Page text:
Fueling Your Run: Optimal Nutrition Before, During, and Afterward


Good performance in running doesn’t solely depend on training; other factors such as diet — in other words, sports nutrition — and hydration play a significant role. These aspects must be considered before, during, and after the race. 

Nutrition for athletes should be diverse, always considering the demands of the particular sport. In general, runners are advised to maintain a healthy and balanced diet to provide maximum nutrients and prevent injuries. 

Pre-race nutrition 

What you eat before training can boost your performance. The idea is to eat foods rich in carbohydrates that are easily digested and quickly absorbed to keep your blood sugar levels stable for 30 to 60 minutes before going for a run. 

You can eat a breakfast based on: 

  1. Carbohydrates: Cereals or whole grain crackers.
  2. Natural fruit: Apple, pear, peach, banana or grapes.
  3. Nuts: Walnuts or almonds.
  4. Water: It is crucial to maintain optimal hydration, drinking at least two glasses of water. 

If you prefer to run on an empty stomach, it is essential to eat a meal beforehand that’s rich in proteins and carbohydrates. For example, consider lean chicken or fish paired with boiled potatoes, brown rice, or vegetables.


Supplements to include during the race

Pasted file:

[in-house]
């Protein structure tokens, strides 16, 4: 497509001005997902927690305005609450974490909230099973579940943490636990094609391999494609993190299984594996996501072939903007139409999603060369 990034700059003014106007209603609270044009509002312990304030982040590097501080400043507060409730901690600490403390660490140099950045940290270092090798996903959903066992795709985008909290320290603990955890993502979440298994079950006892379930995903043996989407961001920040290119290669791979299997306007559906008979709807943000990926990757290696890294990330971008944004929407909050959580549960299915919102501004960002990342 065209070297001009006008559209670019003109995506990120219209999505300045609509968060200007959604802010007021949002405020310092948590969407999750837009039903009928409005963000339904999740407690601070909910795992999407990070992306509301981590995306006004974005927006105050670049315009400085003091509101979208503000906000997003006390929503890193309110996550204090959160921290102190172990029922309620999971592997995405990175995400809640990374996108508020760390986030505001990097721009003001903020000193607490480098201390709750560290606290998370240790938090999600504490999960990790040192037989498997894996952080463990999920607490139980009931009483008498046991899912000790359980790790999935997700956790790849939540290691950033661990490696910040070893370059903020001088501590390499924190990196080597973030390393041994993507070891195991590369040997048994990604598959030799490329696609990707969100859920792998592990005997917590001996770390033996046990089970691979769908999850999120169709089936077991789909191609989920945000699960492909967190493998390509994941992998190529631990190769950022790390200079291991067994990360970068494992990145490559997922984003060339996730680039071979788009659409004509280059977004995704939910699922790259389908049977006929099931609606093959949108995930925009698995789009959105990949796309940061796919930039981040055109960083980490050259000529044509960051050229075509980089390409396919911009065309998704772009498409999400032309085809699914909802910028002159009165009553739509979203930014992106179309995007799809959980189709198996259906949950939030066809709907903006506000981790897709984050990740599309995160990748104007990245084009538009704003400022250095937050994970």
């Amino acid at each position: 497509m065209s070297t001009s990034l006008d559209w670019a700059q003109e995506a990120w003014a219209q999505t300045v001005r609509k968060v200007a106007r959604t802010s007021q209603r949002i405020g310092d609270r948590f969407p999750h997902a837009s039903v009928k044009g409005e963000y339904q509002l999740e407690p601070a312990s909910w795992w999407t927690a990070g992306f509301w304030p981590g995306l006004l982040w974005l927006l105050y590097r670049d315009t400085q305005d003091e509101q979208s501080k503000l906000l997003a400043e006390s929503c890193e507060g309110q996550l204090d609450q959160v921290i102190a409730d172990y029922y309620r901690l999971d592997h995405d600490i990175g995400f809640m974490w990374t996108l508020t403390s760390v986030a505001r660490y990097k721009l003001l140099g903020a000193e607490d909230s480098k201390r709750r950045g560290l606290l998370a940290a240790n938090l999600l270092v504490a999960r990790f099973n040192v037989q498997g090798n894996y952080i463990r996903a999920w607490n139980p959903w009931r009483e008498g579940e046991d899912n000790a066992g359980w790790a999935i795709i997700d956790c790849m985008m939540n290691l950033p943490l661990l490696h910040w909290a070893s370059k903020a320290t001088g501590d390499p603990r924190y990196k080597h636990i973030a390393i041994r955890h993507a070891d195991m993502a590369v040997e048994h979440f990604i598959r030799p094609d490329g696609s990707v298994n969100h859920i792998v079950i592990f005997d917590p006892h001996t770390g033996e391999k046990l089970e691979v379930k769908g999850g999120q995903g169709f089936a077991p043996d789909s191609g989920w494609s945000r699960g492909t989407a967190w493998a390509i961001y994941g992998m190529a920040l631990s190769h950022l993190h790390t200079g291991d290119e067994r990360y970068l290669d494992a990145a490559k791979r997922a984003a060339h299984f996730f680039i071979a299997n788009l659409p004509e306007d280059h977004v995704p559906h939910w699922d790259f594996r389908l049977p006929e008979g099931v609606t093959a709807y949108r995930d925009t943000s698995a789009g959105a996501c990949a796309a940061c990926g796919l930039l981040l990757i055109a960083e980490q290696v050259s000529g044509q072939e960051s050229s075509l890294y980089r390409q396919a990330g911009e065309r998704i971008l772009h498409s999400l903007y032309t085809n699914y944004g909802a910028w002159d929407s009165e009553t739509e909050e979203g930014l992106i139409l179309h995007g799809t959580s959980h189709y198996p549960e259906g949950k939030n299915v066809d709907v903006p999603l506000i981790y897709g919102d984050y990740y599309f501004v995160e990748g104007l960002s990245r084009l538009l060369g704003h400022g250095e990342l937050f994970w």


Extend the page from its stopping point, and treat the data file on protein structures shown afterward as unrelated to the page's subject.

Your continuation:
Don't wait until you are thirsty to hydrate. If you are planning to run more than 10 km you should consume between 600 and 1000 ml of additional fluids per hour of training, whether it’s water or electrolyte drinks. Also, remember to fuel up with fast-absorbing carbohydrates such as energy gels, cereal bars, sports drinks, bananas and oranges, all of which help boost energy and combat fatigue. 

Nutritious post-race snacks 

Post-run nutrition is essential for optimal recovery, with an emphasis on balanced food intake. The idea is to consume foods with a lower glycemic index. Replenish your energy with a snack that pairs carbohydrates and protein. 

You can nourish yourself with: 

  • A mango and chia smoothie.
  • A bowl of oatmeal with milk and dried fruit.
  • A tortilla with vegetables and a slice of whole wheat bread. 

Remember that everyone is unique, and you may need to adjust your diet to your specific needs and goals as a runner. Consider consulting with a nutritionist at the International Hospital of Colombia or a sports specialist to obtain a plan that’s personalized and right for you.

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